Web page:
Our inner workings

April 18, 2011

Some five hundred years ago Leonardo da Vinci dissected corpses in order to view the hidden workings of the human body. The exquisite drawings that resulted from his observations are still marvels today for their fusion of science and art.

This past week I had a MRI done of the lumbar region of my spine to help diagnose a chronic problem associated with a lower back that has taken the brunt of many years of physical challenges associated with apprenticing myself to this earth. I’ll not pretend to liking the pain, but to ripen fully as a human being requires more than just dancing in the lightness of joy; it demands, as Rilke would write, an equal share of “darkness and travail”.

On the bright side, to see through modern technology what Leonardo was able to see, and, better yet, take a revealing look at “my very own inner workings”, is nothing short of miraculous.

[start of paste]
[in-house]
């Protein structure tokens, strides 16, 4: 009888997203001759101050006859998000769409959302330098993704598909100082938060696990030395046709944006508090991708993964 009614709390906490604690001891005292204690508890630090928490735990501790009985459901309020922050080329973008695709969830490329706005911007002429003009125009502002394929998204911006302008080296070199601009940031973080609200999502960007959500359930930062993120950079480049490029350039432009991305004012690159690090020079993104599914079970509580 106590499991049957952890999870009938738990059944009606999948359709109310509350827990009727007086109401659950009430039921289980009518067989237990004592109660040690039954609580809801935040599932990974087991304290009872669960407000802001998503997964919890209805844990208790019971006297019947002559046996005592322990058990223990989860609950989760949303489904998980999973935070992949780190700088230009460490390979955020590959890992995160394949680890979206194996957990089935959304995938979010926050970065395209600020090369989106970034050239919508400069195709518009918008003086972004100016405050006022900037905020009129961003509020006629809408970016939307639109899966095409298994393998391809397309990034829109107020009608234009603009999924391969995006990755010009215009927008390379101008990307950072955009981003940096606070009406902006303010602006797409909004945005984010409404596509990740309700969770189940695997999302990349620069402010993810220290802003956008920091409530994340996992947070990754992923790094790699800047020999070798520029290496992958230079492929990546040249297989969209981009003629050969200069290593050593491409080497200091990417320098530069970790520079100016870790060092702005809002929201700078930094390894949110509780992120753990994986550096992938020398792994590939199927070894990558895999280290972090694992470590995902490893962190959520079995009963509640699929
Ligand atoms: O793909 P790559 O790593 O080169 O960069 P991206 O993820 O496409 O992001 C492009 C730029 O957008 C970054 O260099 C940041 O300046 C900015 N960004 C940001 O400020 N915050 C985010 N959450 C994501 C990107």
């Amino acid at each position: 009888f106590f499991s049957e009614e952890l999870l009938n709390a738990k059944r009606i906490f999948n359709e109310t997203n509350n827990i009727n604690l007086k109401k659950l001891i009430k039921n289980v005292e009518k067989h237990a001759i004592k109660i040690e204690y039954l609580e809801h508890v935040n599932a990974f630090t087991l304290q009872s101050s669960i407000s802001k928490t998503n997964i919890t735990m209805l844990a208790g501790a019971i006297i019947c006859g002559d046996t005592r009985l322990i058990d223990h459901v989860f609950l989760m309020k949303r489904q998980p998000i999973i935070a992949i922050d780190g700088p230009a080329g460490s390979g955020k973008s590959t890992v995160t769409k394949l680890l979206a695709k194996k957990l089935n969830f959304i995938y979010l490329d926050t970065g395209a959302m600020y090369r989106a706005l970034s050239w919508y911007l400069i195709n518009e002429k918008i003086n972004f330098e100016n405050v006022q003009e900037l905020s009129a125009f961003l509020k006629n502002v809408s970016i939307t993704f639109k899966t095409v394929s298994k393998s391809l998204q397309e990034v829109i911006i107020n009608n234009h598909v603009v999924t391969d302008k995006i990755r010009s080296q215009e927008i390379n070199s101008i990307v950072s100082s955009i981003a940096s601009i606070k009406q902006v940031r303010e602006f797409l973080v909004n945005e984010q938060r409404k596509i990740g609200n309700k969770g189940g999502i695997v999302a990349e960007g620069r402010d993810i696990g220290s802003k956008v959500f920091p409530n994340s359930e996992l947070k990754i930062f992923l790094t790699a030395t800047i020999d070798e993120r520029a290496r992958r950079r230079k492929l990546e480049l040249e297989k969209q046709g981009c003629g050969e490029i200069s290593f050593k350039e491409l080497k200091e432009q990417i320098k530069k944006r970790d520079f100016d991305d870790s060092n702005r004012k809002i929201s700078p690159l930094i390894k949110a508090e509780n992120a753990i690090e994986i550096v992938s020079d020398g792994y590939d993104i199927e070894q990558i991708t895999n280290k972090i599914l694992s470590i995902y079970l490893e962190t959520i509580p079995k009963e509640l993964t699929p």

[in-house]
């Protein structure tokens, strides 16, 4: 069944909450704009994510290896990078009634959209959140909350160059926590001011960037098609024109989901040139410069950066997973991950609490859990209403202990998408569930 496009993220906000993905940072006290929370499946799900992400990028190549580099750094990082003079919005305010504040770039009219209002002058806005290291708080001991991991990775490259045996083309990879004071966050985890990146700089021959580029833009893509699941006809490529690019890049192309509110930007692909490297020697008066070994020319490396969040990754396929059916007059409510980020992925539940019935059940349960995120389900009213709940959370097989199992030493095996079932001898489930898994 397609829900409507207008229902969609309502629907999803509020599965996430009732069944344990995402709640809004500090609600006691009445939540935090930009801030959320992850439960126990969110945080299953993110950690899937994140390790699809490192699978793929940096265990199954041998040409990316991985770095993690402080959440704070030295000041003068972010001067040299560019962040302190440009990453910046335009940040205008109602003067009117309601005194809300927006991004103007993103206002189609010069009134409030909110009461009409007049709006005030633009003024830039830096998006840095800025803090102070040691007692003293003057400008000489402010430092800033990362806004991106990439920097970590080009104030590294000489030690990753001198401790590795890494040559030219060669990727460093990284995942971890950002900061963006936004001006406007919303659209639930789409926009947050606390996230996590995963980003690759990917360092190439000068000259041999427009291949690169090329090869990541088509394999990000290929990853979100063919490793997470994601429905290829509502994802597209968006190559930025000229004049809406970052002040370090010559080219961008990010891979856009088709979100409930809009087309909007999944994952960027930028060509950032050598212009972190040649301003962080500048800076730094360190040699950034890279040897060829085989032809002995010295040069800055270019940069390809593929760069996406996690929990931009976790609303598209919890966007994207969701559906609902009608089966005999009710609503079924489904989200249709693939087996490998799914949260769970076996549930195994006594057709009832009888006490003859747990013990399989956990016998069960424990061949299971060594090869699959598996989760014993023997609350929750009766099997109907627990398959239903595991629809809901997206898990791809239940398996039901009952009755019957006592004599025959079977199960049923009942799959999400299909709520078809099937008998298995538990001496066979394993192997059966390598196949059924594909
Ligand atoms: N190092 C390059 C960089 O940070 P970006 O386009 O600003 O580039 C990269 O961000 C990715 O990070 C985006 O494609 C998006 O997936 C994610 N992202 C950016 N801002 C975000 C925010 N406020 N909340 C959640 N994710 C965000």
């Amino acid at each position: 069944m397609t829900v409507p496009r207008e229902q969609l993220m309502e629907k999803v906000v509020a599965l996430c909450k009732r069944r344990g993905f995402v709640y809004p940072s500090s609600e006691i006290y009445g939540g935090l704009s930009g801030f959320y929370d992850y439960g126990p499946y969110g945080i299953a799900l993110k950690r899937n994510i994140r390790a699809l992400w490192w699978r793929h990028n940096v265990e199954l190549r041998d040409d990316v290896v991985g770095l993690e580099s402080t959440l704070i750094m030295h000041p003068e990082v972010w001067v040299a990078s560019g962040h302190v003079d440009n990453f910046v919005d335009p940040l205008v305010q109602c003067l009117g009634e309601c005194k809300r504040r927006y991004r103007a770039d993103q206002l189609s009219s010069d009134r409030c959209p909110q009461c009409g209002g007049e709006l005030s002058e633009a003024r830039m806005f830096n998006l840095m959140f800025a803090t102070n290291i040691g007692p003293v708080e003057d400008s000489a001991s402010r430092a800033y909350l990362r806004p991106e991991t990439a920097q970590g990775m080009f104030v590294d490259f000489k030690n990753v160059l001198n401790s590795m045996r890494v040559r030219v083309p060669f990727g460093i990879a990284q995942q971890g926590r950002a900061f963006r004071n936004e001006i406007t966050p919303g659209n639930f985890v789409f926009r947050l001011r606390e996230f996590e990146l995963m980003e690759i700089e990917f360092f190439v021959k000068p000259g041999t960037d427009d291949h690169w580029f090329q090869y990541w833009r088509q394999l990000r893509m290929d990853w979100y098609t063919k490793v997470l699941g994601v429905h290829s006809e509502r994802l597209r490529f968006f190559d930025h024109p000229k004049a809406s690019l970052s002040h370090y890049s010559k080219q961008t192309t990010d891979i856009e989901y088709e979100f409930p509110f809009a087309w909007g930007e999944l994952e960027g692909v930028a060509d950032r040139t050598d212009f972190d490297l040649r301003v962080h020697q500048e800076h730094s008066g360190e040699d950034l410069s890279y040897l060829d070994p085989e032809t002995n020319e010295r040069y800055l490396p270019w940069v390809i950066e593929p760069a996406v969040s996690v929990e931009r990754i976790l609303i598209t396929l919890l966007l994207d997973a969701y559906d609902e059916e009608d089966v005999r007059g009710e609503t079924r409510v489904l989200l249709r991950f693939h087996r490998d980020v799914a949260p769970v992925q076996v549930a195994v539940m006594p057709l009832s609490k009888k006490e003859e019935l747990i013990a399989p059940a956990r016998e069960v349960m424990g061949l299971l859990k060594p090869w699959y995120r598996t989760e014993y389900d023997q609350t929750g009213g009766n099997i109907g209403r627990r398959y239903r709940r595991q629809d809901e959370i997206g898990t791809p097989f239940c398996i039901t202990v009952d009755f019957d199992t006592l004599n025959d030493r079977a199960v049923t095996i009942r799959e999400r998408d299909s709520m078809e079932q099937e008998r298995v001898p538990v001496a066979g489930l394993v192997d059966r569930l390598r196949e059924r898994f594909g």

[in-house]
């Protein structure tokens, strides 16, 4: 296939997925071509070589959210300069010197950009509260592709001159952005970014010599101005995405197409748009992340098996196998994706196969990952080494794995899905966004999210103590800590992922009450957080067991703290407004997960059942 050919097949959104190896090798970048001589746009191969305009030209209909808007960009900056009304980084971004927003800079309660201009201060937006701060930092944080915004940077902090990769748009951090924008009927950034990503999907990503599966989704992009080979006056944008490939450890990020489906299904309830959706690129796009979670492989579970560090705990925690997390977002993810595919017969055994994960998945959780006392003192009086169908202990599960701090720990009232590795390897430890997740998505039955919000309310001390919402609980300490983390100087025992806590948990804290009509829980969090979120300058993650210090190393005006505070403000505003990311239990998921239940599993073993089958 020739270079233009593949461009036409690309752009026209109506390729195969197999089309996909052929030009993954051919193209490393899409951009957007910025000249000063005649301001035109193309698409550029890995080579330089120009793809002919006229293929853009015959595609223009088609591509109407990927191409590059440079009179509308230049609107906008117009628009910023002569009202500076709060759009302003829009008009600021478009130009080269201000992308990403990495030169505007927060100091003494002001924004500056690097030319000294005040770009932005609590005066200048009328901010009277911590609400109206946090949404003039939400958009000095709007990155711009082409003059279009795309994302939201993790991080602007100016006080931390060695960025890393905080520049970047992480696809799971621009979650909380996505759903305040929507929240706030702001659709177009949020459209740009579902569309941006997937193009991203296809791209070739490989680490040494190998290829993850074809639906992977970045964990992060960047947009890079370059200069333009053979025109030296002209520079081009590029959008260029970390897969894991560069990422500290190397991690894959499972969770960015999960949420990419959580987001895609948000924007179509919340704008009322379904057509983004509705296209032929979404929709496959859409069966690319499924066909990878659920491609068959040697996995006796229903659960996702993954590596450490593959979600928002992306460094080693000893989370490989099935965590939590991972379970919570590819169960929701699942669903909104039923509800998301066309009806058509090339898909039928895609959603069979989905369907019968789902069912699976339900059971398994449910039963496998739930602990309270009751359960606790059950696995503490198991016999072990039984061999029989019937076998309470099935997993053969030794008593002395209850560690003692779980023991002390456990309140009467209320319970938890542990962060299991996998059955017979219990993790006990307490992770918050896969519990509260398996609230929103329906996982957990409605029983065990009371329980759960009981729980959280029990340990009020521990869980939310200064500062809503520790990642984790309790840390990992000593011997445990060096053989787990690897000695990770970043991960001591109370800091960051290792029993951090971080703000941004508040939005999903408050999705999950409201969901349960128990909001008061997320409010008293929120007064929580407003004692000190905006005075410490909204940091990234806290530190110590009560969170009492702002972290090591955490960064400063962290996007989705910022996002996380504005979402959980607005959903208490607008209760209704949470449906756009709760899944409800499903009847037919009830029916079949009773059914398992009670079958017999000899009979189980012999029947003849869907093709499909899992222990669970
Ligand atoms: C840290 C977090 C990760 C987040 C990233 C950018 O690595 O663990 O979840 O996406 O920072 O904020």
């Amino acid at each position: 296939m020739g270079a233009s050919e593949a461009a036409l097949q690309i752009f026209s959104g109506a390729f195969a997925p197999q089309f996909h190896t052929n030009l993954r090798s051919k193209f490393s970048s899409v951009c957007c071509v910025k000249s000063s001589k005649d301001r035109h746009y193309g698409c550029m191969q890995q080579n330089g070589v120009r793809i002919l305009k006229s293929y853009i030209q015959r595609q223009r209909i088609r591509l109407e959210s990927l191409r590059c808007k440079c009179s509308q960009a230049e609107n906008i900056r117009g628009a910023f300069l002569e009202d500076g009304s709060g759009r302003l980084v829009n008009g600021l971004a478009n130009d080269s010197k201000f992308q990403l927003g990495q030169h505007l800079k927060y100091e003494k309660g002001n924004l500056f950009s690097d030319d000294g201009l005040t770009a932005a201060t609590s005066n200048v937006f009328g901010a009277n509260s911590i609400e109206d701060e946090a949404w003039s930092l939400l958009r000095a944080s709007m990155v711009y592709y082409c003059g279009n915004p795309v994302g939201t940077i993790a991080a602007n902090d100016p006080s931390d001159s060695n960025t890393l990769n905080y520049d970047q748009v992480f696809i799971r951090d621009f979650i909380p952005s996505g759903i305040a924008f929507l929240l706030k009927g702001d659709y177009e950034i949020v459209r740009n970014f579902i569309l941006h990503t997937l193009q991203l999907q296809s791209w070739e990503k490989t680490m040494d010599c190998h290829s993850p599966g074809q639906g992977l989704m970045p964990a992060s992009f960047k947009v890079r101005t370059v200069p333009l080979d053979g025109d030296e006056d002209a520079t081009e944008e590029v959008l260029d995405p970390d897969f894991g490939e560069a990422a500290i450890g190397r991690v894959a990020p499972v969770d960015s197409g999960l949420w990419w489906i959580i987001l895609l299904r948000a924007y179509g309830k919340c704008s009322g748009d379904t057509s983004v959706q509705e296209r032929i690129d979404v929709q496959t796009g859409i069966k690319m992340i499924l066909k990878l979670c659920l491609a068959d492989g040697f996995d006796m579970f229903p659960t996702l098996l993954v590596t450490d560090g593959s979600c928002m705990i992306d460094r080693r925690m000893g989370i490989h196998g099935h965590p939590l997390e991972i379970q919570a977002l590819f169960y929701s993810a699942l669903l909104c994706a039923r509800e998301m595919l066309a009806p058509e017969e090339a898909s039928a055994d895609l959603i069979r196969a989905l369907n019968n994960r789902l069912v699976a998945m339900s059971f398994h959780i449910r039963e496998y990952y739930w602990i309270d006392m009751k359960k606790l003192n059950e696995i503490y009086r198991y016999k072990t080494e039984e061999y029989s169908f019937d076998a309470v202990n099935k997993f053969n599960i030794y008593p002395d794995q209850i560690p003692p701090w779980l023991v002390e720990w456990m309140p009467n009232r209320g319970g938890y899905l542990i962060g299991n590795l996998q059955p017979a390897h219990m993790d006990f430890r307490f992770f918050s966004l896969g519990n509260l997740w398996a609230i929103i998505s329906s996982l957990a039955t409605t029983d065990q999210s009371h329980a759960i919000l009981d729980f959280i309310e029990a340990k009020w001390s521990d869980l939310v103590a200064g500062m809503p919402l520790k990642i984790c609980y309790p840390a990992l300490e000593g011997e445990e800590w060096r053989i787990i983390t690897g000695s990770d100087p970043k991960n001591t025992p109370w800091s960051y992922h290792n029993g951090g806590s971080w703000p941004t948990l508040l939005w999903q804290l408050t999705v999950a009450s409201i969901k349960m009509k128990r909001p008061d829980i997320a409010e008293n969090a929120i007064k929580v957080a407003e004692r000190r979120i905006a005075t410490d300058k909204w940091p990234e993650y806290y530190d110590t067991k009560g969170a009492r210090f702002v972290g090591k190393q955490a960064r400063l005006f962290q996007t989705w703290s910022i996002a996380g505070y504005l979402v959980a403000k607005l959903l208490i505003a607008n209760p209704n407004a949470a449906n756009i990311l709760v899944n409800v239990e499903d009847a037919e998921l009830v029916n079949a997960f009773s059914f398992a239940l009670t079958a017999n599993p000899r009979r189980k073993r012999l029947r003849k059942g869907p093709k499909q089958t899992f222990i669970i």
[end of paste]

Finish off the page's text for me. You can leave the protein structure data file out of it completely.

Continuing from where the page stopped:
We human animals have evolved into a complex and intricate piece of machinery. What I do with all the many parts that create my whole is, I hope, worthy of the millions of years of creation that went into its making. I know that I am a stunning piece of work. We all are. But we are asked to do more than just strut our stuff.

In the Drawing Room

They are all around us, these lordly men
in courtiers’ attire and ruffled shirts
like an evening sky that gradually
loses its light to the constellations; and these ladies,
delicate, fragile, enlarged by their dresses,
one hand poised on the neck-ribbon of their lapdog.

Tactful, they leave us undisturbed
to live life as we grasp it
and as they could never comprehend it.
They wanted to bloom
and to bloom is to be beautiful.
But we want to ripen,
and for that we open ourselves to darkness and travail.

Rilke

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